Supply Chain Disruptions, New Variants, and Inflation, Oh My!
Demand for new homes has continued to defy expectations in 2021, with many MPCs noting the challenges faced in keeping up with such robust demand. In RCLCO’s July publication of The Top-Selling Master-Planned Communities of Mid-Year 2021, we wrote that “New home demand which began to surge back in mid-2020 has only accelerated, owing to the prolonged experience of pandemic lockdowns and working from home which has led consumers to seek additional space, coupled with historically low interest rates and demographic tailwinds as the large millennial generation enters peak family formation years and transitions toward single-family living.” While this has largely remained the case with an increase in the amount of consumers interested in purchasing a new home, communities across the country have struggled to deliver homes and lots fast enough to keep pace.
Supply chain issues in particular have plagued Master-Planned Community Developers and builders alike. On the land development side, developers noted that a lack of availability of everything from PVC pipes to concrete have slowed their ability to deliver lots to their builders. On the home construction side, everything from lumber to kitchen appliances to flooring tiles have seen their share of shortages throughout the year. As Cameron Jackson, Vice President of Residential Operations for Larry H. Miller Real Estate puts it, builders are using the “whack-a-mole” analogy to describe current supply chain issues. Once one item can be sourced or an issue can be resolved, another becomes scarce or prohibitively expensive.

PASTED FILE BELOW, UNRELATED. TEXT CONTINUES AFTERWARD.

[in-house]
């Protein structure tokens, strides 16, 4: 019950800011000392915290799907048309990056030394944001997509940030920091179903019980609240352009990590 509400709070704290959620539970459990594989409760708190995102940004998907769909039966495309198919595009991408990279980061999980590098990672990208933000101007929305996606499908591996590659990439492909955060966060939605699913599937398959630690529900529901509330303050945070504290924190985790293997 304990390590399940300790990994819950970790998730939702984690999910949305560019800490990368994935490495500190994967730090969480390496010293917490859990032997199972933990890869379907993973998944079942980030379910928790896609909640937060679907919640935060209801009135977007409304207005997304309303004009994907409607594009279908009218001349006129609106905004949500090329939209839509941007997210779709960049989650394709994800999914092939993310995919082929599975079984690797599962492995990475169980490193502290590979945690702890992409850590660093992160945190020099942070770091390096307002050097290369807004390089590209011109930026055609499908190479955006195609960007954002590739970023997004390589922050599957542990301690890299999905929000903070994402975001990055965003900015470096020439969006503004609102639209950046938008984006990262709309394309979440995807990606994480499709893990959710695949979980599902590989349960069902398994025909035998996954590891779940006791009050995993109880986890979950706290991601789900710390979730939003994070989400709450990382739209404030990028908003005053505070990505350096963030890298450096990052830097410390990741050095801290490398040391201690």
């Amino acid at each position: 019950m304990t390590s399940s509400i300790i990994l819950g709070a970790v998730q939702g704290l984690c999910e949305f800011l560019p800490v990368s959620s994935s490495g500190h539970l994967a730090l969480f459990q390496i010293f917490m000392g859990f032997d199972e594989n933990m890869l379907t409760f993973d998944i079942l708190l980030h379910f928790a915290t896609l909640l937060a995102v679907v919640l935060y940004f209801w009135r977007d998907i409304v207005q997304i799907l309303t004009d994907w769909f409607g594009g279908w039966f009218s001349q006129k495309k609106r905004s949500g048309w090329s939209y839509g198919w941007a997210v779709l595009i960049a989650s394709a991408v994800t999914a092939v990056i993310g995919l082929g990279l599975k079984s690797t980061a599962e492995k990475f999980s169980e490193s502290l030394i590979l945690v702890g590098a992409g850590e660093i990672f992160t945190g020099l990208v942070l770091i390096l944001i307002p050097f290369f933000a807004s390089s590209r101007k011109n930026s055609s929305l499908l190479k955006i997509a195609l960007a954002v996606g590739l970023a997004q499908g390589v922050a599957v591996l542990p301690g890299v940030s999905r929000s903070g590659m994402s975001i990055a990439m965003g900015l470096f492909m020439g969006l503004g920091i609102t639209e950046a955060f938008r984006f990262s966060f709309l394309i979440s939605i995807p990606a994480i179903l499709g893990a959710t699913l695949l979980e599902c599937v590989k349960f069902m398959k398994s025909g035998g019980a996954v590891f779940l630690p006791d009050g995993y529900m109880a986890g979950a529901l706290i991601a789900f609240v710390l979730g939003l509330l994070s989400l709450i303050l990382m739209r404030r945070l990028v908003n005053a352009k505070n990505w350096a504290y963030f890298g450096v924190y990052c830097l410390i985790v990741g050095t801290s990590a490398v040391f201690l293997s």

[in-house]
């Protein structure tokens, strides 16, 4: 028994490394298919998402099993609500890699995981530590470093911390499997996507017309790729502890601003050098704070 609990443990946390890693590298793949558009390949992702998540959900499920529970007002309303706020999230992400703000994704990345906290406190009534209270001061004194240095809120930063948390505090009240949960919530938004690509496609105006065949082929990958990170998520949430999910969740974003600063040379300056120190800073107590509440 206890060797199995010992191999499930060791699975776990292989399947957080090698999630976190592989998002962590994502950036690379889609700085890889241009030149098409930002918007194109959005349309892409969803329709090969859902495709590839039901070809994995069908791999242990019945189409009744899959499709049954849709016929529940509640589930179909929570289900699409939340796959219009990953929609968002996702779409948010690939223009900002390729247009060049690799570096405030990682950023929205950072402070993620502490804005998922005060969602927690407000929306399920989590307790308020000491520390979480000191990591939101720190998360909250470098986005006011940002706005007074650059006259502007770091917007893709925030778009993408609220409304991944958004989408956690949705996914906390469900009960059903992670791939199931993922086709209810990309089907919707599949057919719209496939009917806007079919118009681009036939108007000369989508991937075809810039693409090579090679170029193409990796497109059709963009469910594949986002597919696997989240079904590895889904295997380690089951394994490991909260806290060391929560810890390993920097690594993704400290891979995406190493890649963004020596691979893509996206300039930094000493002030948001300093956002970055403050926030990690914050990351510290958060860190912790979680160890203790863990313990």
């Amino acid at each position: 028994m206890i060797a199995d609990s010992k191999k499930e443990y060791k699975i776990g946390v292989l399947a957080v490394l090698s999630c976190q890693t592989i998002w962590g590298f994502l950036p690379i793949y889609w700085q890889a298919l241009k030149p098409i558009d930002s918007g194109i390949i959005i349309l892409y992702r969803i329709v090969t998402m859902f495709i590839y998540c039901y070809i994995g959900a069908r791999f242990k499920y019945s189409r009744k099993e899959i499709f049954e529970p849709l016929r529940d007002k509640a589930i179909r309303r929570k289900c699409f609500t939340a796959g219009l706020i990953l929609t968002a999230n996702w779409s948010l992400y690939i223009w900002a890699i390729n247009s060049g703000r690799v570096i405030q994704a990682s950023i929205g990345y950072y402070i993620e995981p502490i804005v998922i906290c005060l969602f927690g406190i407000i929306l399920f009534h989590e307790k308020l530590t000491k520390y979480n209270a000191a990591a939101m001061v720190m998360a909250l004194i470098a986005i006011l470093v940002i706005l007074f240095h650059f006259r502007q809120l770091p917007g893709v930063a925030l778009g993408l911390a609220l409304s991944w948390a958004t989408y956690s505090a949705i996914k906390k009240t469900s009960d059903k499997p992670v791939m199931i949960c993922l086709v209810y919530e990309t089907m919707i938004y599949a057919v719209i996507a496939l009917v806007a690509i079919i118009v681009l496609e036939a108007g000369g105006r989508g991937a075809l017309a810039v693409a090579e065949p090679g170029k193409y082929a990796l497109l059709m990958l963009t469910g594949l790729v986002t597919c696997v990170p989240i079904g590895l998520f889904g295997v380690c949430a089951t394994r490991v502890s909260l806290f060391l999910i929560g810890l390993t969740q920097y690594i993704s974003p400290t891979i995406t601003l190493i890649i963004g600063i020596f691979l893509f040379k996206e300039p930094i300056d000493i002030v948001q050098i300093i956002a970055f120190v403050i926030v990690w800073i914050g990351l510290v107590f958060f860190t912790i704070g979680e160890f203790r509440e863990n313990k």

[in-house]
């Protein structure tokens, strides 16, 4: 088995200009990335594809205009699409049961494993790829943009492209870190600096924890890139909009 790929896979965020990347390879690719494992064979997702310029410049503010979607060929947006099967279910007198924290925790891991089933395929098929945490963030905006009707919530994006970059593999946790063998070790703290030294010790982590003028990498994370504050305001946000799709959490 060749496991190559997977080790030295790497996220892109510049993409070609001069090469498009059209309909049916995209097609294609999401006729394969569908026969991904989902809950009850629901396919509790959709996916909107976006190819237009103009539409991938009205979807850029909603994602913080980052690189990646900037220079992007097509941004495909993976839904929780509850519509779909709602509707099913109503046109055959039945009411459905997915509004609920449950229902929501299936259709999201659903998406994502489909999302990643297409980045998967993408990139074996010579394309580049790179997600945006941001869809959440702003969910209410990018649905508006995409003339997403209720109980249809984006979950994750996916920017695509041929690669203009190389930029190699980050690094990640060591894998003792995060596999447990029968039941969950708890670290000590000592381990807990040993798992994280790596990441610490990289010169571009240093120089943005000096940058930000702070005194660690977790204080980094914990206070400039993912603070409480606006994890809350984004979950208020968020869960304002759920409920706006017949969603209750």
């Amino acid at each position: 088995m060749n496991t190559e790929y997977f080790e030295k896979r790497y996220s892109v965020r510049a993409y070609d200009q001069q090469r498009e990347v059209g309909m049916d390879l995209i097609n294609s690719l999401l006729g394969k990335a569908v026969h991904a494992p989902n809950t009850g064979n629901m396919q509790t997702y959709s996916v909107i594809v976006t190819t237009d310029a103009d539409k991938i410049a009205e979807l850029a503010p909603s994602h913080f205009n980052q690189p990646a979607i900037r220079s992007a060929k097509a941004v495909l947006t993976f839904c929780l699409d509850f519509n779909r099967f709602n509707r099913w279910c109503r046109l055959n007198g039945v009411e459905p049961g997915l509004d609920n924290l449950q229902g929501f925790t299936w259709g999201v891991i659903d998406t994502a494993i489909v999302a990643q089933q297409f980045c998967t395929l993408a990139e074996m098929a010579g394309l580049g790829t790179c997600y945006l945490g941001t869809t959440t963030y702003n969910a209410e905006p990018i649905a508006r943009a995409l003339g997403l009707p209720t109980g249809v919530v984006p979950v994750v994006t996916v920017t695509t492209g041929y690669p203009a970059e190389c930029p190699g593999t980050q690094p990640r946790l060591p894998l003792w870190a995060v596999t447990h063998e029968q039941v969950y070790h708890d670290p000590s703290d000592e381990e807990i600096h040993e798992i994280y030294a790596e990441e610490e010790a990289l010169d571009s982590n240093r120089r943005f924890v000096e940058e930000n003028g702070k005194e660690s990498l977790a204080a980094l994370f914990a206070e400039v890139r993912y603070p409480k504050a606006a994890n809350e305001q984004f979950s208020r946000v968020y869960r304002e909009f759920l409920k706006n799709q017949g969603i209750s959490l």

More on the Top-Selling Master-Planned Communities
To combat these challenges, many developers have noted that their builders began metering home sales, or instituting monthly or even weekly limits, within the first six months of the year in order to ensure that new home contracts could be fulfilled. A tight labor market has also played a role, with some communities noting the challenges involved with multiple builders “competing” not just for homebuyers, but for the workers needed to deliver new homes. The confluence of these factors has ultimately led to a further tightening of new home inventory at MPCs across the country, with developers of Top-Selling communities noting that it is not uncommon for there to be less than a handful of homes readily available for sale at any given time.
As the pandemic enters its third calendar year, new concerns are materializing about the potential impact of the Omicron variant on the supply chain disruptions and labor market issues noted above. Prior to the prospect of an Omicron Covid-19 wave this winter, we would have predicted that continuing strong economic growth would keep pressure on labor markets. While that is still the most likely scenario, a new Covid-19 wave driven by Omicron could impact economic demand in certain sectors as in the past, i.e. hotels and restaurants, travel and tourism, etc., causing further economic headaches in addition to continued labor shortages. And of course, in part due to COVID-19 and pandemic-related supply-chain issues, we are now experiencing the fastest rate of inflation in decades. This high rate of inflation is one of the reasons the Federal Reserve is likely to raise interest rates next year, which will in turn impact mortgage rates and affordability of new homes. However, as supply chain issues are resolved and increased interest rates help to curb inflation, we would anticipate a return to more “normal” pre-pandemic market conditions possibly beginning in the second half of 2022.